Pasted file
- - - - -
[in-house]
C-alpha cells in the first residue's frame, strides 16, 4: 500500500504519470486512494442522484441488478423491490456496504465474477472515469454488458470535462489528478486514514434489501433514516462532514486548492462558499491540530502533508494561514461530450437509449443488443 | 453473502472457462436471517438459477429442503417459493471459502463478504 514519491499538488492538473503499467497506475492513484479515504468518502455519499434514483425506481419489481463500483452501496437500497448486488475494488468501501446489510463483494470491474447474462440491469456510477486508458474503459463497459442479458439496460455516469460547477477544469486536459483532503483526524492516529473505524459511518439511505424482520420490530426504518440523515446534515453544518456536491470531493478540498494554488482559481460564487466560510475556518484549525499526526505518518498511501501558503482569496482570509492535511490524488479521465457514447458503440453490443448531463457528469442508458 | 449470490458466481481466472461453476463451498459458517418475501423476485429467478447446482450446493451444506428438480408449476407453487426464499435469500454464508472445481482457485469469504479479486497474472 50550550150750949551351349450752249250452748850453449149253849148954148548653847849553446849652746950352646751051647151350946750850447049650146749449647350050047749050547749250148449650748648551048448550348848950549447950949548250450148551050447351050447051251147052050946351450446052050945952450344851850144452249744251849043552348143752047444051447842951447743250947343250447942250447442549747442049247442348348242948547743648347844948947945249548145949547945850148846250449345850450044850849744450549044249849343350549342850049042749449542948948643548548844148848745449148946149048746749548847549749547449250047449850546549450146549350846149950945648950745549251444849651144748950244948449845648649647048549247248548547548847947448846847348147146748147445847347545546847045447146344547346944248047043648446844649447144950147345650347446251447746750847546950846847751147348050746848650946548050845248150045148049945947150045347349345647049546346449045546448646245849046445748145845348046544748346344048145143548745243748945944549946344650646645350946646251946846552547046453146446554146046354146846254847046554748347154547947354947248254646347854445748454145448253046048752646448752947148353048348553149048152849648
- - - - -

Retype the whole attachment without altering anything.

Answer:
[in-house]
C-alpha cells in the first residue's frame, strides 16, 4: 500500500504519470486512494442522484441488478423491490456496504465474477472515469454488458470535462489528478486514514434489501433514516462532514486548492462558499491540530502533508494561514461530450437509449443488443 | 453473502472457462436471517438459477429442503417459493471459502463478504 514519491499538488492538473503499467497506475492513484479515504468518502455519499434514483425506481419489481463500483452501496437500497448486488475494488468501501446489510463483494470491474447474462440491469456510477486508458474503459463497459442479458439496460455516469460547477477544469486536459483532503483526524492516529473505524459511518439511505424482520420490530426504518440523515446534515453544518456536491470531493478540498494554488482559481460564487466560510475556518484549525499526526505518518498511501501558503482569496482570509492535511490524488479521465457514447458503440453490443448531463457528469442508458 | 449470490458466481481466472461453476463451498459458517418475501423476485429467478447446482450446493451444506428438480408449476407453487426464499435469500454464508472445481482457485469469504479479486497474472 50550550150750949551351349450752249250452748850453449149253849148954148548653847849553446849652746950352646751051647151350946750850447049650146749449647350050047749050547749250148449650748648551048448550348848950549447950949548250450148551050447351050447051251147052050946351450446052050945952450344851850144452249744251849043552348143752047444051447842951447743250947343250447942250447442549747442049247442348348242948547743648347844948947945249548145949547945850148846250449345850450044850849744450549044249849343350549342850049042749449542948948643548548844148848745449148946149048746749548847549749547449250047449850546549450146549350846149950945648950745549251444849651144748950244948449845648649647048549247248548547548847947448846847348147146748147445847347545546847045447146344547346944248047043648446844649447144950147345650347446251447746750847546950846847751147348050746848650946548050845248150045148049945947150045347349345647049546346449045546448646245849046445748145845348046544748346344048145143548745243748945944549946344650646645350946646251946846552547046453146446554146046354146846254847046554748347154547947354947248254646347854445748454145448253046048752646448752947148353048348553149048152849648